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Uncle Clifford is changing the game on P-Valley.
There are very few characters like Uncle Clifford. The bold, always stylish owner of the Pynk is a powerful mover in Chucalissa and one of the most dynamic and unique characters currently on television. Created by Katori Hall and played flawlessly by Nicco Annan, the P-Valley breakout character is entertaining and trailblazing in equal measure.
The P-Valley journey began in 2009 when Hall started writing the play as part of a playwriting group in New York City. Hall shares that she invited Annan to her apartment to read the first four pages before she even shared it with the group. "He literally has been a part of this process from the first pages," she says. From the beginning, Uncle Clifford's pride in herself and love for the girls at the club stood out to Annan.
While the character initially existed on the page as a person in transition, Uncle Clifford's being non-binary revealed itself to Hall over time. That version of the character turned out to be perfect for Annan. "I wanted to create a role that fit his skin," Hall says. "[Nicco] has equal access to both the feminine and masculine side of him."
Hall and Annan's partnership has resulted in the Uncle Clifford we have grown to love on the show — a character whose refusal to mold herself to make other people more comfortable is a meaningful representation on screen. "Uncle Clifford shows the world, the haters and the supporters, that you can say what you want to say about me, you can feel uncomfortable, but I'm gonna be my damn self. She shows all of us a way of walking authentically in the world," Hall says, citing Sheriff Bailey's (Steve Coulter) agreeing to use her proper pronouns as an example. "Uncle Clifford, she's fictional, but she's still so real to so many of us."
Hall remembers seeing her play Pussy Valley in 2015 and thinking the character shouldn't just live on stage. "I [wanted] Uncle Clifford to be in people's living rooms, in people's bedrooms, to live and [grow] with people because I know that long-form television allows for us to get to know these fictional characters better to the point where they feel so real," Hall says.
It's not lost on Annan how Uncle Clifford has been embraced by P-Valley audiences, and he still marvels at the impact the character has on people (he remembers a man who worked on the first season telling him that if he'd seen someone like Uncle Clifford, he would not have attempted suicide). "It has been a wild, magnificent ride," Annan says. "I knew that I had an opportunity being on camera to show people who may not encounter non-binary people or other people along the LGBTQ+ spectrum in their lives. We work, we pray, we cry, we have families just like everyone else."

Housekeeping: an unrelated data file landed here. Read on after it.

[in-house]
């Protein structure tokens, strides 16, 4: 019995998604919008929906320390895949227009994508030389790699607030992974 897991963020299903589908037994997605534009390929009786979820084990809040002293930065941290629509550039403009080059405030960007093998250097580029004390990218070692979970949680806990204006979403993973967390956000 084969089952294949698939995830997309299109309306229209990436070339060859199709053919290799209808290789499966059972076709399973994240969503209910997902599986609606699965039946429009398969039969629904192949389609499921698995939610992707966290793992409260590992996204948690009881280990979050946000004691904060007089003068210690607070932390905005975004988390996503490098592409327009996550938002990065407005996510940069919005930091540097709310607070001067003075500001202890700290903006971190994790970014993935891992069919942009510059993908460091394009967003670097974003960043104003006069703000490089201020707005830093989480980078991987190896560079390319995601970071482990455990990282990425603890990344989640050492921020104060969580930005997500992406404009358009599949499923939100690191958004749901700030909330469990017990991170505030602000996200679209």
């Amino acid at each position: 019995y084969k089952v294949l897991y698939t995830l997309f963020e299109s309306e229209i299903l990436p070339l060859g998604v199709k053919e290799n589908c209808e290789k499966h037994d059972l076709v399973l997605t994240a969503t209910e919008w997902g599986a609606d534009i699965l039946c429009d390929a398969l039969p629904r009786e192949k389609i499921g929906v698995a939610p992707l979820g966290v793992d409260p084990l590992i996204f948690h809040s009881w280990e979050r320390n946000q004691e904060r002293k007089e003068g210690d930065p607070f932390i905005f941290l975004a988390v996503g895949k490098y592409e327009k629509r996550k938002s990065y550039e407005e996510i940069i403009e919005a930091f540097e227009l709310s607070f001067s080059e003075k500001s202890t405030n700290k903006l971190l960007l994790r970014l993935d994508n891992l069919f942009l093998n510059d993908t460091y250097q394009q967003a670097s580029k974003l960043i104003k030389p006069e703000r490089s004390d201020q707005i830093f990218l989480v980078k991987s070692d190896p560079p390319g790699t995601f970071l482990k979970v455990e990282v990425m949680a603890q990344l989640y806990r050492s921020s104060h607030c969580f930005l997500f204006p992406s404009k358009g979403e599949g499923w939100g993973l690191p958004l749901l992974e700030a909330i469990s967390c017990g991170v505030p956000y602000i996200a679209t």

While Uncle Clifford didn't change from stage to screen, her portrayal on television allows viewers to spend more time with her and explore more of her relationships, including that with her grandmother Earnestine (Loretta Devine).
Telling an intergenerational story on P-Valley is exciting to Annan. It's no secret that the world is inching its way to a more accepting place; seeing Earnestine love her non-binary grandchild provides context about a generation that wasn't using the word "non-binary." By simply living in this character's life, viewers get to see more about how her worldview is both similar to and different from their own.
While non-binary representation may still be new, it doesn't mean that non-binary people haven't existed until now. "There are Uncle Clifford[s] all across the South. We have Uncle Clifford in our families, in our neighborhoods, in our churches, and yet there hasn't been a show that has centered a character like that for so many different reasons," Hall says. Historically, stories centering queer characters — specifically Black queer characters — have not been seen as economically viable by networks. But times are changing, and Hall hopes to see even more representation in the future. Having up-and-coming artists and writers see the possibilities through Uncle Clifford to create their own stories that mirror their lives and the world we live in is something she is also hopeful for.
Uncle Clifford is humanizing people that have been dehumanized in society, which is something that Hall aims to do with P-Valley overall. The show is an entertaining tool for social change between Black queer folks and Black female sex workers. "Yes, the show was fun, and we love the glitter, and the one-liners are great, but at the end of the day, all these people are human beings, and I want everyone to learn that these people are just like them," Hall says.
P-Valley and its characters simply existing feels like a revolutionary act to Annan. "There are a lot of people who may have looked past Uncle Clifford in life, or look past Mercedes in life, or, or people like Lil Murda, or even underestimate women that look like Autumn Night," he says. "Through this show, you get to see them. People just taking the time to ask what your pronouns are or how you care to identify is a beautiful thing, and something that can only bring more compassion to us as a society and culture."
P-Valley airs Sundays on Starz.
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